Pace of play.
Wherever you play golf, it's likely to come up as a topic of discussion and debate.
Here are some of the key points PGA Professionals and golfers alike should know about strategies to improve pace of play at their facilities:
Pace of play is one of the top three factors that influence how much customers enjoy their golf experience.
Pace of play on the world’s professional tours is a hot topic, giving PGA Professionals a chance to start a conversation about pace with recreational golfers at their facilities.
New technologies for tracking pace and location of golfers on the course are being leveraged for research and to create new strategies for improving pace.
The USGA is conducting ongoing research into pace of play, and has invented specific statistics that help facilities measure pace.
According to research, the USGA believes that overall round time is not as important as maintaining a steady flow during the course of a round — golfers don’t like to wait to hit shots.
Technology solutions from the USGA, and companies like Tagmarshal and FairwayIQ, can help facilities learn more about patterns, challenges and possible pace solutions.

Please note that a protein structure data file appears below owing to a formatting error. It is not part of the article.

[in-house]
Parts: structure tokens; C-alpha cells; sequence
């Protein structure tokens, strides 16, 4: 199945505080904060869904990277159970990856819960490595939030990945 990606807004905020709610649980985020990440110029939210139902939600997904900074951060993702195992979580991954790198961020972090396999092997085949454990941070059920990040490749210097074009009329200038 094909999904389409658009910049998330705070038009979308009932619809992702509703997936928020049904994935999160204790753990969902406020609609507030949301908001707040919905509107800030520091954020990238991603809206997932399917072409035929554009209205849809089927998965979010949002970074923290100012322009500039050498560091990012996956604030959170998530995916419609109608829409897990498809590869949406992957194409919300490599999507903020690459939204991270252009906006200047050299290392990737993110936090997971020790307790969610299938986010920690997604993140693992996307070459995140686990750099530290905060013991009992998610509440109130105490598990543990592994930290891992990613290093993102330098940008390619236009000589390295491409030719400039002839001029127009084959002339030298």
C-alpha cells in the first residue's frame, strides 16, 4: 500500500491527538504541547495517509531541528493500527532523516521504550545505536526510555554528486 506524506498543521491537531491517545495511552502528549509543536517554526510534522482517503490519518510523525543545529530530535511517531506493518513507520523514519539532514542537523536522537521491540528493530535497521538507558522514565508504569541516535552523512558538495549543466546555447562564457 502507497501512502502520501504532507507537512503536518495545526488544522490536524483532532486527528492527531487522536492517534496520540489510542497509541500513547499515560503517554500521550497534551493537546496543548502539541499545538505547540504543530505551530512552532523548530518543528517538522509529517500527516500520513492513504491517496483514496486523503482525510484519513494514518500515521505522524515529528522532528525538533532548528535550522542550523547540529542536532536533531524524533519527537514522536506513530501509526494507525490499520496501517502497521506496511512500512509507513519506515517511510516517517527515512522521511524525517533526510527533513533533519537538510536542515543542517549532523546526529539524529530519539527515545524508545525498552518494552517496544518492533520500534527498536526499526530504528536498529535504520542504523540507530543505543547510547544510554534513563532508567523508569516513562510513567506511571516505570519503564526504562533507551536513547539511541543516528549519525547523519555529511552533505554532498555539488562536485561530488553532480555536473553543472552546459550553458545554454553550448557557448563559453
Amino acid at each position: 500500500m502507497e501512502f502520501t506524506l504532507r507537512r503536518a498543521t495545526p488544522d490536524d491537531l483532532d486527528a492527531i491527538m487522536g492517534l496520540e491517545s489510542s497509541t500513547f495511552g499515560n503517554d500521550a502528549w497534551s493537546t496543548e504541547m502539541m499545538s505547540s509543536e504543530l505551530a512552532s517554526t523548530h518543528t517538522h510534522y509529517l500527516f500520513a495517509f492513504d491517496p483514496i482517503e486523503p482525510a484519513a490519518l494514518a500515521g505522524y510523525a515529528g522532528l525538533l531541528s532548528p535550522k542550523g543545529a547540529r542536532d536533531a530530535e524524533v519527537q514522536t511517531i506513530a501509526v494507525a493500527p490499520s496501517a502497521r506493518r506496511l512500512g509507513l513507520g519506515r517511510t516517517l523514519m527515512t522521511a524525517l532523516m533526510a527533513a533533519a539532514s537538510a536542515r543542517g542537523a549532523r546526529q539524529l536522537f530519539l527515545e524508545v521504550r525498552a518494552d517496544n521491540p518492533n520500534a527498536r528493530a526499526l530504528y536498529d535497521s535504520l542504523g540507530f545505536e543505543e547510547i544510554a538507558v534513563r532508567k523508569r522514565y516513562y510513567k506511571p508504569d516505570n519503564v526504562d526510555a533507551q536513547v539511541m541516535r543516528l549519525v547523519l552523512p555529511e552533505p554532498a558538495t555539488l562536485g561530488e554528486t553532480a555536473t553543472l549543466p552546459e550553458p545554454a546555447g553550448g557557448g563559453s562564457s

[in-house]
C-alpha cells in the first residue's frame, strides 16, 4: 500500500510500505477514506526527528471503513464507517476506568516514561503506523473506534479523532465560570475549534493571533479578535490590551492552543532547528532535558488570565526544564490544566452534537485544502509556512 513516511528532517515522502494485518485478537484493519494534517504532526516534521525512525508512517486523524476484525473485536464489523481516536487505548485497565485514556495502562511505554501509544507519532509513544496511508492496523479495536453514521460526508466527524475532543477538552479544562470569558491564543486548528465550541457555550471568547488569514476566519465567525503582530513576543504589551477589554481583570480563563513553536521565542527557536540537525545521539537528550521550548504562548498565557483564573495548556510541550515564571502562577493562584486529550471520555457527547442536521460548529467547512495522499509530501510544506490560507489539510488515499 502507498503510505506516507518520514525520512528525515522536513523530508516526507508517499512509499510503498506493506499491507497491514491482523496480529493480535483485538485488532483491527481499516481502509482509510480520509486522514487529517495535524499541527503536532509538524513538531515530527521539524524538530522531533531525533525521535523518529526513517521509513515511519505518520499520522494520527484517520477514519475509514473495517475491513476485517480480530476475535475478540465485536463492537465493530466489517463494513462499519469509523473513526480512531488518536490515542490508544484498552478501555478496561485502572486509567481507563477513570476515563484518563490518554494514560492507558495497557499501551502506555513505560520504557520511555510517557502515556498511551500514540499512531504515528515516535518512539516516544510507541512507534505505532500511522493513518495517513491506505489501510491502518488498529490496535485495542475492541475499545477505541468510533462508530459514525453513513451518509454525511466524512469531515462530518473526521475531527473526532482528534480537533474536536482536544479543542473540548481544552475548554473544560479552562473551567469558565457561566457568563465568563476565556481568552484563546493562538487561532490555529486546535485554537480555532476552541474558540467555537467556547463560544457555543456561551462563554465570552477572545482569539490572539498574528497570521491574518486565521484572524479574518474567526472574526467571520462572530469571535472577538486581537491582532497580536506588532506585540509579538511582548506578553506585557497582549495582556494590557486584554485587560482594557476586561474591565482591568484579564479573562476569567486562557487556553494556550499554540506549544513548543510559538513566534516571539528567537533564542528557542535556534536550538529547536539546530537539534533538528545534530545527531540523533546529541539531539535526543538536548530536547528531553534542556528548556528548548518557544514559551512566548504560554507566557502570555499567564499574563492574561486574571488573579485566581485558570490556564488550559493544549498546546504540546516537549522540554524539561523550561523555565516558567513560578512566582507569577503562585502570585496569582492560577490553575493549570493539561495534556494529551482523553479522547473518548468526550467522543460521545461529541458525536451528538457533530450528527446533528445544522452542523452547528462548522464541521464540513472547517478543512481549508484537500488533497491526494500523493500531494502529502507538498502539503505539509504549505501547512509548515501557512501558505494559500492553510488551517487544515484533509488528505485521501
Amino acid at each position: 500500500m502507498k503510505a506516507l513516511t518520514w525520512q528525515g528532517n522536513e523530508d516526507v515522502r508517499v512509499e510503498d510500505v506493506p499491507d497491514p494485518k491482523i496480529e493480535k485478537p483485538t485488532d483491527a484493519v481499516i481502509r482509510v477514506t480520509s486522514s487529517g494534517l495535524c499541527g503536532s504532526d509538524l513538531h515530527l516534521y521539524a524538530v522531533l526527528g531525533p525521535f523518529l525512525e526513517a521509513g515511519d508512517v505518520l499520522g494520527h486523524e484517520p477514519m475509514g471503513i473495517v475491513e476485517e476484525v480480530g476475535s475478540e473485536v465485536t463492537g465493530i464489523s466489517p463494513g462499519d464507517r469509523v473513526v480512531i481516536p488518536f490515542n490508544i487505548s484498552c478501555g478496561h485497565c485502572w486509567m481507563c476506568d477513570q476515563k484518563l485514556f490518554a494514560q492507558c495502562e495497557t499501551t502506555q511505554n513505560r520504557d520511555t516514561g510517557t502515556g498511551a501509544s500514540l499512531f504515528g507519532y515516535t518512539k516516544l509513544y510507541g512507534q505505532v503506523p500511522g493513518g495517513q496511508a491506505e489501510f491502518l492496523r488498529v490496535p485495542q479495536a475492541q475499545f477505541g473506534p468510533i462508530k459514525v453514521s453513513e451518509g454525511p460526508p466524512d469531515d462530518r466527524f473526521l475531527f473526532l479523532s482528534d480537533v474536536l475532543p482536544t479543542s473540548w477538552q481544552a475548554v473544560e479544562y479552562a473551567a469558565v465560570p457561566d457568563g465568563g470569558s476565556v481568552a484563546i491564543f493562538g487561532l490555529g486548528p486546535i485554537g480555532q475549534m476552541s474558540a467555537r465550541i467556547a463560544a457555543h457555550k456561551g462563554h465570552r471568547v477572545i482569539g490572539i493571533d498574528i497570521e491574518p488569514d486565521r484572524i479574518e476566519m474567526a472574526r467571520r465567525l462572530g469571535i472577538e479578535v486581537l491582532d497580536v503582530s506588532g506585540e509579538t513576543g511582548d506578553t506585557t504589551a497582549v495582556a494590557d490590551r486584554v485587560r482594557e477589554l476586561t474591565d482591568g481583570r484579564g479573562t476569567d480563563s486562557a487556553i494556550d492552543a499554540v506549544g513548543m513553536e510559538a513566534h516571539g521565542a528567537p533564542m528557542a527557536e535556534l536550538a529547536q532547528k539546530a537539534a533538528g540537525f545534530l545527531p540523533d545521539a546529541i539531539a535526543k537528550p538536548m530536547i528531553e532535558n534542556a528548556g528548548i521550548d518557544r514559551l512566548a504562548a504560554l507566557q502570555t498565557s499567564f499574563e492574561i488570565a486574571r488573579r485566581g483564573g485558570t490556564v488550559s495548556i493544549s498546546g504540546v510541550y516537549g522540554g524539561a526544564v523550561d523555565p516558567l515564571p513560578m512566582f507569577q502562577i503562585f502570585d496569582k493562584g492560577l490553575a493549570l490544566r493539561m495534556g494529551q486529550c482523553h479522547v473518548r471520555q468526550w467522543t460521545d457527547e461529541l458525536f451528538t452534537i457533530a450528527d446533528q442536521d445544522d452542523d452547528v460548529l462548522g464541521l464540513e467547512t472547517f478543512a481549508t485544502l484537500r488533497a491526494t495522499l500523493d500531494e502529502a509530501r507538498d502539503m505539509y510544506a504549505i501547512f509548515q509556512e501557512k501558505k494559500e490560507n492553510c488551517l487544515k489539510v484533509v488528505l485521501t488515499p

The ROI for pace of play technology solutions can include spending less money on payroll for rangers, which can be shifted to additional PGA Professionals, while improving the consumer experience.
Using a pace of play solution that enables PGA Professionals to monitor pace from a smartphone or computer can allow a golf professional to handle difficult situations directly, instead of involving a ranger or other employee.
Daily fee and resort courses can benefit from a pace of play solution that helps them pinpoint slow groups quickly before they cause a course-wide backup.
Private clubs benefit from improved pace of play by increasing member satisfaction, which can lead to retention and even acquiring new members once a culture of improved pace is created.
Facilities can also improve the experience for tournaments, leagues and events by recognizing bottlenecks on the course, and by aligning tee time intervals with data on realistic pace expectations.